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  • The Federal Court of Australia has ruled that legal professional privilege will not always be reliable for protecting third-party reports.
  • The quality of evidence instructing a court’s objective inquiry as to the dominant legal purpose will be crucial to claiming legal profession privilege.
  • This case is a grave reminder that legal professional privilege should not be assumed.

The recent decision made by the Federal Court of Australia in Singtel Optus Pty Ltd v Robertson [2024] FCAFC 58 is a reminder of the clear limits of legal professional privilege (‘LPP’). The three judges rejected the appeal by Optus against a decision ruling a forensic report, commissioned in the wake of the 2022 data breach, was not covered by LPP.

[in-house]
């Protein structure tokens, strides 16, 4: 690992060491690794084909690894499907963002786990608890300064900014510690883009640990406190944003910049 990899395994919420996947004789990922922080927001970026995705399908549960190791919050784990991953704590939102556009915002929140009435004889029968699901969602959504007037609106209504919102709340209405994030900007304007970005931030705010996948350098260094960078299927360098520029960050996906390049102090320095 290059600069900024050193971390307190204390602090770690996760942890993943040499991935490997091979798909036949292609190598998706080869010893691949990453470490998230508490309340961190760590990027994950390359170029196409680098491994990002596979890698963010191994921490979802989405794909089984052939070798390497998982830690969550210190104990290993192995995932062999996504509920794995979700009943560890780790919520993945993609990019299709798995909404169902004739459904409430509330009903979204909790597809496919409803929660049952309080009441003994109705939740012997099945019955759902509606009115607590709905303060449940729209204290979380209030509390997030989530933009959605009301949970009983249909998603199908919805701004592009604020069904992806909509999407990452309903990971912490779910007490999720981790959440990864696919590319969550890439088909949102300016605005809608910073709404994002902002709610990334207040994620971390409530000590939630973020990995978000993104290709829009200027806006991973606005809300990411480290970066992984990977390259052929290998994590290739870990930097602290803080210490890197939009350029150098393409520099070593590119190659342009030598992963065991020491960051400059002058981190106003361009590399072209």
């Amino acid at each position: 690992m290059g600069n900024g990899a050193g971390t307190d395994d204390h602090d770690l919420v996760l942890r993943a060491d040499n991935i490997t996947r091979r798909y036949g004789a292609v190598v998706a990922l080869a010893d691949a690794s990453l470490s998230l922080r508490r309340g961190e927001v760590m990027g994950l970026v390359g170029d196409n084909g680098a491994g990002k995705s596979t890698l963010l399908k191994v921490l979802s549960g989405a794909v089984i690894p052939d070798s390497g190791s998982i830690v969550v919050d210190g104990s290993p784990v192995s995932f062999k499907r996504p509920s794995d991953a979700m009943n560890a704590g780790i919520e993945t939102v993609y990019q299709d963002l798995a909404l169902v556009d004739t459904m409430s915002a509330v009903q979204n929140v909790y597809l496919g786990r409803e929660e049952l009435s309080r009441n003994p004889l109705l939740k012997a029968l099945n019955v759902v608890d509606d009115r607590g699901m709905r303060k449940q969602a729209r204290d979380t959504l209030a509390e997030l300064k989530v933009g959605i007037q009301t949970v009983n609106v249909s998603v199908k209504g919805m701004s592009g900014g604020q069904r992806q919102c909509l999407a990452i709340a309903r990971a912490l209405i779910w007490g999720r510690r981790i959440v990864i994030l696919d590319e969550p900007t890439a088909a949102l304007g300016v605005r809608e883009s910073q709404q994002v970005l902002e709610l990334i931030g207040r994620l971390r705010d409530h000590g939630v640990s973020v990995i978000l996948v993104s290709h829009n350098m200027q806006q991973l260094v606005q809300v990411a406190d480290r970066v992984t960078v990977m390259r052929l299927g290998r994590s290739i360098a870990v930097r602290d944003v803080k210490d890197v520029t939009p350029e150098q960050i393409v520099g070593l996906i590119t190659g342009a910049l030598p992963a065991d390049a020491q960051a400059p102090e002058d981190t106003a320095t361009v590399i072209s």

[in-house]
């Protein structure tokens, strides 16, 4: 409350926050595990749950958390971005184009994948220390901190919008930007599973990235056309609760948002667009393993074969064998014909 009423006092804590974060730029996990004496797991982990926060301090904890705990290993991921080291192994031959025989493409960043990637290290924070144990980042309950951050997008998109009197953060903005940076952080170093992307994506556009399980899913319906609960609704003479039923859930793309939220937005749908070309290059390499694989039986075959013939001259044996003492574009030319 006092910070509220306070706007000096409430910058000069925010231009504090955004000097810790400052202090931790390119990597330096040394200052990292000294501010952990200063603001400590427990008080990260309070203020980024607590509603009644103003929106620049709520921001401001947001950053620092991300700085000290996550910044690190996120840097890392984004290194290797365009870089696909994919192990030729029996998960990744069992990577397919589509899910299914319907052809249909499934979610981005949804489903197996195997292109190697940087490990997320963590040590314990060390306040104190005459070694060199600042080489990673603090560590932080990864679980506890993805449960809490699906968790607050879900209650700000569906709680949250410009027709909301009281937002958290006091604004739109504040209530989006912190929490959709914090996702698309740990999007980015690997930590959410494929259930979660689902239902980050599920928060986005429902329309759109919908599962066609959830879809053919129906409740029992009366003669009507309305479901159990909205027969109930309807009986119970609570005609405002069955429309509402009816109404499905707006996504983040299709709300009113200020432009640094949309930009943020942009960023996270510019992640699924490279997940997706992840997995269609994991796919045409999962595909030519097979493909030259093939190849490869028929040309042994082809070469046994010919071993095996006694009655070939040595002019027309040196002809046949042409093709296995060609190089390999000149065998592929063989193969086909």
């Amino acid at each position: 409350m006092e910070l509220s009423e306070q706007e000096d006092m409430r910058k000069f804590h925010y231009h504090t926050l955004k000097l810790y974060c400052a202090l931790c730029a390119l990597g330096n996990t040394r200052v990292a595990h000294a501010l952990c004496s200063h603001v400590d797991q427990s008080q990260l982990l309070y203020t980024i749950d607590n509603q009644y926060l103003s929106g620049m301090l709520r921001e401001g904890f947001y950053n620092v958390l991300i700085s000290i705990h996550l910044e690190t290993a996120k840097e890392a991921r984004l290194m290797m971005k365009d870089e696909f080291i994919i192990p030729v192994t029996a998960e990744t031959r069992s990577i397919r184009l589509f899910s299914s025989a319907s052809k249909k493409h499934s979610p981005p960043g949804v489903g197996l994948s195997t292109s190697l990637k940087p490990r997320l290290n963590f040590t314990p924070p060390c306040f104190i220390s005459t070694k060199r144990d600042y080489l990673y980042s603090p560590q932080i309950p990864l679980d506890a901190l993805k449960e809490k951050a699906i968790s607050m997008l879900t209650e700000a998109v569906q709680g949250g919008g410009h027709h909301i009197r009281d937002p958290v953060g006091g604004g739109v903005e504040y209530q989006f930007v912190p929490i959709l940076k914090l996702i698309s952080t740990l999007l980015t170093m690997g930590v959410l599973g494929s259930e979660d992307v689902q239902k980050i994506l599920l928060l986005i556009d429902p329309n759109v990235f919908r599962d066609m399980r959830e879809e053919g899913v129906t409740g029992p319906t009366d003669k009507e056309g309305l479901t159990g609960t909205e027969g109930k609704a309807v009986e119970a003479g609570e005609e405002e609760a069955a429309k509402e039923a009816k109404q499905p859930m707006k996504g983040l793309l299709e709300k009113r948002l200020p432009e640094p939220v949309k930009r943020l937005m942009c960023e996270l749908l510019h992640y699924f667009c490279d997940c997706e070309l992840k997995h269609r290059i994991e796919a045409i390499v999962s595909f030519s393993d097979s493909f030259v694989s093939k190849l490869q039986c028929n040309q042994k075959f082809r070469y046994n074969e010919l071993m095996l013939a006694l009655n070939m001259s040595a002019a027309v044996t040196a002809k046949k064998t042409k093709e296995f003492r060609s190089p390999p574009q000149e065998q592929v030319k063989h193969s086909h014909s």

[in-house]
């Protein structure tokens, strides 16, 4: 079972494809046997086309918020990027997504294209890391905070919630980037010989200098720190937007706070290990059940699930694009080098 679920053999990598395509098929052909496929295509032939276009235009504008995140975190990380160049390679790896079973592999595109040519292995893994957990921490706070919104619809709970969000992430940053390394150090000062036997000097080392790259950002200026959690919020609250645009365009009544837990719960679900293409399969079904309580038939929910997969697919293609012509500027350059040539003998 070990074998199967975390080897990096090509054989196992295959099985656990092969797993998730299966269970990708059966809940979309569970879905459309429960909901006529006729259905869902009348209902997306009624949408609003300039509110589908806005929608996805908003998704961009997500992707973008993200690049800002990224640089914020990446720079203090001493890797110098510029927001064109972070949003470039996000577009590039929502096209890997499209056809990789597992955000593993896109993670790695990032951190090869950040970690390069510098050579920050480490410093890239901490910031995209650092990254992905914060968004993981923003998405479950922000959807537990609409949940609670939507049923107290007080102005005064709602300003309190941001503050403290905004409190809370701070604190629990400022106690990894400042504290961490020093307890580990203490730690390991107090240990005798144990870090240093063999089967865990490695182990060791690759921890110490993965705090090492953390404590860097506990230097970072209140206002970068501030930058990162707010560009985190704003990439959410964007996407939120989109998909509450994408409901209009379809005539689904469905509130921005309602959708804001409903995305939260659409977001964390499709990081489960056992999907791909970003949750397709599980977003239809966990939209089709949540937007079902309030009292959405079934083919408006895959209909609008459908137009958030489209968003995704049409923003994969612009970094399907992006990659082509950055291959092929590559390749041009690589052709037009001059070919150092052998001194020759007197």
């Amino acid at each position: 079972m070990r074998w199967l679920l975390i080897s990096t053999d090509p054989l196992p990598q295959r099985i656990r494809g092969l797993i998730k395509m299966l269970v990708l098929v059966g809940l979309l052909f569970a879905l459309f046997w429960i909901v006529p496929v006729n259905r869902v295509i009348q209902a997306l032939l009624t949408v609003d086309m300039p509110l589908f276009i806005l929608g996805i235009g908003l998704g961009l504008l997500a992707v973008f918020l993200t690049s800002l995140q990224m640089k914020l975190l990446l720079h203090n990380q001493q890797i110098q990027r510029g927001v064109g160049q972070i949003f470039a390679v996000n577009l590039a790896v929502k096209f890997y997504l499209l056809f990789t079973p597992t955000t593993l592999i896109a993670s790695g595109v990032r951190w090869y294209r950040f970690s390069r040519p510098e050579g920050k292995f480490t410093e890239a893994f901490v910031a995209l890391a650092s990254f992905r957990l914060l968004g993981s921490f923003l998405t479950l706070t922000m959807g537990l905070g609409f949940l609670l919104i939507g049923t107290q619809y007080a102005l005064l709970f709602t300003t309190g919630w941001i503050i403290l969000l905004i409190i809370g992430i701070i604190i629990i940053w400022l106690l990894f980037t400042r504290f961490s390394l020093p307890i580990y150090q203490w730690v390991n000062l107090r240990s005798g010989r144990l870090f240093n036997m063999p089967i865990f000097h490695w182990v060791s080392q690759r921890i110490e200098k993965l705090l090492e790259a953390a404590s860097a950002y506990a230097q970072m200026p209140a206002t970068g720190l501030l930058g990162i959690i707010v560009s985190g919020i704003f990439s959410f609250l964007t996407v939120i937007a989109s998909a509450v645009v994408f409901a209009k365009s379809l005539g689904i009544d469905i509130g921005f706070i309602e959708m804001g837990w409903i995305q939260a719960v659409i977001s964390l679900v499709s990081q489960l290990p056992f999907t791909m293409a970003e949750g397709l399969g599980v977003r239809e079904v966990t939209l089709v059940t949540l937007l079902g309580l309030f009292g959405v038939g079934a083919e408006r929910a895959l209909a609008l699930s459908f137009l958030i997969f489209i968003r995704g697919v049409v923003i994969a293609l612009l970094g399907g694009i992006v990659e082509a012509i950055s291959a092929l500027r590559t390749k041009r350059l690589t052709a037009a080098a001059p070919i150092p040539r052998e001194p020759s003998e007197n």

This judgment provides very useful guidance on how to prove a dominant legal purpose. It comes at a time when the use of LPP is under scrutiny in many contexts. Following the PwC tax scandal, the inquiry into the Star Casino and this case, practitioners need to think seriously about their use of LPP.

In dismissing Optus’ application, the Court found there was no error at first instance where the primary judge held Optus failed to discharge its onus in establishing LPP. Specifically, it failed to establish, on the evidence, that the dominant purpose in obtaining the report was for legal advice or use in litigation; as opposed to it merely being one of a number of purposes.

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